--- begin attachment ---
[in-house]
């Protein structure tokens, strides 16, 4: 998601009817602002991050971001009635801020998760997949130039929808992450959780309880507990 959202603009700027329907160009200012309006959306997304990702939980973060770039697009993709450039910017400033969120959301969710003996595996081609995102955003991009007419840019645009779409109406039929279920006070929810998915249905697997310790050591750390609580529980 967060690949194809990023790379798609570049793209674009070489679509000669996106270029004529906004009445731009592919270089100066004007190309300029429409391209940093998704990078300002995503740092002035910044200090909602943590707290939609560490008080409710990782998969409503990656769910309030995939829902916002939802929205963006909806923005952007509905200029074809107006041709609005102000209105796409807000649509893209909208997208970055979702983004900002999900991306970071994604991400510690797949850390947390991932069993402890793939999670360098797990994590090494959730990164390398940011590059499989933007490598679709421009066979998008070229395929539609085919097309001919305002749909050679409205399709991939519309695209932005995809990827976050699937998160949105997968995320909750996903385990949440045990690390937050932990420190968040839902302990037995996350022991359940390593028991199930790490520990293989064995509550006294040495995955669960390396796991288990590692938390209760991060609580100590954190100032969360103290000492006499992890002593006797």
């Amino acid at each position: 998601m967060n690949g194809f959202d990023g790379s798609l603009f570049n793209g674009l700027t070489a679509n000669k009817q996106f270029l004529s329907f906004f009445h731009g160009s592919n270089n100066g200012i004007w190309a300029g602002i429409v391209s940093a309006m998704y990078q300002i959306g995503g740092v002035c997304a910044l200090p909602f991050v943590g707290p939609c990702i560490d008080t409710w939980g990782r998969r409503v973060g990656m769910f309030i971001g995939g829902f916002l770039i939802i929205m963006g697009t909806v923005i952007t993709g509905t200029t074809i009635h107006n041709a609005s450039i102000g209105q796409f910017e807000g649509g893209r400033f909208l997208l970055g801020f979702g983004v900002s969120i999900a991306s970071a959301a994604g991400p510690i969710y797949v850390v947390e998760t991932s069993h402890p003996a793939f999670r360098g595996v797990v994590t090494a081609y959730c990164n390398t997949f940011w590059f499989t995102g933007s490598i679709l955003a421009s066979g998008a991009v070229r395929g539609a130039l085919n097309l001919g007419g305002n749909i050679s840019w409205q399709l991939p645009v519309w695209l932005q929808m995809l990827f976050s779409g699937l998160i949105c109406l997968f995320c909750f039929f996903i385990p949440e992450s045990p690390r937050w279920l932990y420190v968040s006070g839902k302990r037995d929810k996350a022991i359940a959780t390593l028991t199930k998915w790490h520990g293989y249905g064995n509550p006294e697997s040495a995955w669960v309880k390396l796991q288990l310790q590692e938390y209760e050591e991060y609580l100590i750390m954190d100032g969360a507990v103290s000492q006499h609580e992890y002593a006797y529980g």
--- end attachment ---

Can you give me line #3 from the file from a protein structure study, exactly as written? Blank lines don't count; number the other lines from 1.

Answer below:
């Amino acid at each position: 998601m967060n690949g194809f959202d990023g790379s798609l603009f570049n793209g674009l700027t070489a679509n000669k009817q996106f270029l004529s329907f906004f009445h731009g160009s592919n270089n100066g200012i004007w190309a300029g602002i429409v391209s940093a309006m998704y990078q300002i959306g995503g740092v002035c997304a910044l200090p909602f991050v943590g707290p939609c990702i560490d008080t409710w939980g990782r998969r409503v973060g990656m769910f309030i971001g995939g829902f916002l770039i939802i929205m963006g697009t909806v923005i952007t993709g509905t200029t074809i009635h107006n041709a609005s450039i102000g209105q796409f910017e807000g649509g893209r400033f909208l997208l970055g801020f979702g983004v900002s969120i999900a991306s970071a959301a994604g991400p510690i969710y797949v850390v947390e998760t991932s069993h402890p003996a793939f999670r360098g595996v797990v994590t090494a081609y959730c990164n390398t997949f940011w590059f499989t995102g933007s490598i679709l955003a421009s066979g998008a991009v070229r395929g539609a130039l085919n097309l001919g007419g305002n749909i050679s840019w409205q399709l991939p645009v519309w695209l932005q929808m995809l990827f976050s779409g699937l998160i949105c109406l997968f995320c909750f039929f996903i385990p949440e992450s045990p690390r937050w279920l932990y420190v968040s006070g839902k302990r037995d929810k996350a022991i359940a959780t390593l028991t199930k998915w790490h520990g293989y249905g064995n509550p006294e697997s040495a995955w669960v309880k390396l796991q288990l310790q590692e938390y209760e050591e991060y609580l100590i750390m954190d100032g969360a507990v103290s000492q006499h609580e992890y002593a006797y529980g």